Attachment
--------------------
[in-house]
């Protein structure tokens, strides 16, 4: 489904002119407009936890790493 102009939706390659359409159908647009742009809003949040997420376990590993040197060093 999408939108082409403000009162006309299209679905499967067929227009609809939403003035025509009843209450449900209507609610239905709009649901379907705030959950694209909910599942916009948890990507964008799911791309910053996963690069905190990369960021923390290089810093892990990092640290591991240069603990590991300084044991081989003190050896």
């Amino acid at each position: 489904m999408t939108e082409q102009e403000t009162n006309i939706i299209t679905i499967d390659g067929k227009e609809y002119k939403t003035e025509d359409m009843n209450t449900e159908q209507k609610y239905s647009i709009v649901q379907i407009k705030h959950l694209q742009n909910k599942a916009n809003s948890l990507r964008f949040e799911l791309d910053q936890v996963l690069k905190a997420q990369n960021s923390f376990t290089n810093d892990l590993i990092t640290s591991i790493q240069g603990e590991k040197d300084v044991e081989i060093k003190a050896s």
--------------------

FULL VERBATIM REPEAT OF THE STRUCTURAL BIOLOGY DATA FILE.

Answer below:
[in-house]
């Protein structure tokens, strides 16, 4: 489904002119407009936890790493 102009939706390659359409159908647009742009809003949040997420376990590993040197060093 999408939108082409403000009162006309299209679905499967067929227009609809939403003035025509009843209450449900209507609610239905709009649901379907705030959950694209909910599942916009948890990507964008799911791309910053996963690069905190990369960021923390290089810093892990990092640290591991240069603990590991300084044991081989003190050896």
């Amino acid at each position: 489904m999408t939108e082409q102009e403000t009162n006309i939706i299209t679905i499967d390659g067929k227009e609809y002119k939403t003035e025509d359409m009843n209450t449900e159908q209507k609610y239905s647009i709009v649901q379907i407009k705030h959950l694209q742009n909910k599942a916009n809003s948890l990507r964008f949040e799911l791309d910053q936890v996963l690069k905190a997420q990369n960021s923390f376990t290089n810093d892990l590993i990092t640290s591991i790493q240069g603990e590991k040197d300084v044991e081989i060093k003190a050896s």